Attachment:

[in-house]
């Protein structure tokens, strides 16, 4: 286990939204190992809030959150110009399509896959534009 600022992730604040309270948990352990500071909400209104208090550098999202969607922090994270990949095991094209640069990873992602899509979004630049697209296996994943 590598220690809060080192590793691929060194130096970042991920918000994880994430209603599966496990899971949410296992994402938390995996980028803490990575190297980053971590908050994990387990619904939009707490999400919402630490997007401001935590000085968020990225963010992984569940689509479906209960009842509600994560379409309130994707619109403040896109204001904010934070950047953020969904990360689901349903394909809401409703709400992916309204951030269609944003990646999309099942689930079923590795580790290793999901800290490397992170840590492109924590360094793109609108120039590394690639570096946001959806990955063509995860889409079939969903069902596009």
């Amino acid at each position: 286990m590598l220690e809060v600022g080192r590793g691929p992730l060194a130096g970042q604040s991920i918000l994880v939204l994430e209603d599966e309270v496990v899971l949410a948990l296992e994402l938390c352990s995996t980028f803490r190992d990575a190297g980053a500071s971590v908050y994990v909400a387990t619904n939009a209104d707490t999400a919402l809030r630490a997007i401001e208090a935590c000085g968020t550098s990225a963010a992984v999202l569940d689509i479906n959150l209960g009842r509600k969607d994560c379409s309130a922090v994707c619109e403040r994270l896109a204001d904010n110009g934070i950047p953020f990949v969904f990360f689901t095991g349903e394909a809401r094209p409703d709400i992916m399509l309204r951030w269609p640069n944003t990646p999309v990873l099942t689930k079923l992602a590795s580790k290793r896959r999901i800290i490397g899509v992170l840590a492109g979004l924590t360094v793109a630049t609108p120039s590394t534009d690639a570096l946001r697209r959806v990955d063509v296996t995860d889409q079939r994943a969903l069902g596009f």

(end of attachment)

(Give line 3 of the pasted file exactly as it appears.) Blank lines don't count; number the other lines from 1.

């Amino acid at each position: 286990m590598l220690e809060v600022g080192r590793g691929p992730l060194a130096g970042q604040s991920i918000l994880v939204l994430e209603d599966e309270v496990v899971l949410a948990l296992e994402l938390c352990s995996t980028f803490r190992d990575a190297g980053a500071s971590v908050y994990v909400a387990t619904n939009a209104d707490t999400a919402l809030r630490a997007i401001e208090a935590c000085g968020t550098s990225a963010a992984v999202l569940d689509i479906n959150l209960g009842r509600k969607d994560c379409s309130a922090v994707c619109e403040r994270l896109a204001d904010n110009g934070i950047p953020f990949v969904f990360f689901t095991g349903e394909a809401r094209p409703d709400i992916m399509l309204r951030w269609p640069n944003t990646p999309v990873l099942t689930k079923l992602a590795s580790k290793r896959r999901i800290i490397g899509v992170l840590a492109g979004l924590t360094v793109a630049t609108p120039s590394t534009d690639a570096l946001r697209r959806v990955d063509v296996t995860d889409q079939r994943a969903l069902g596009f």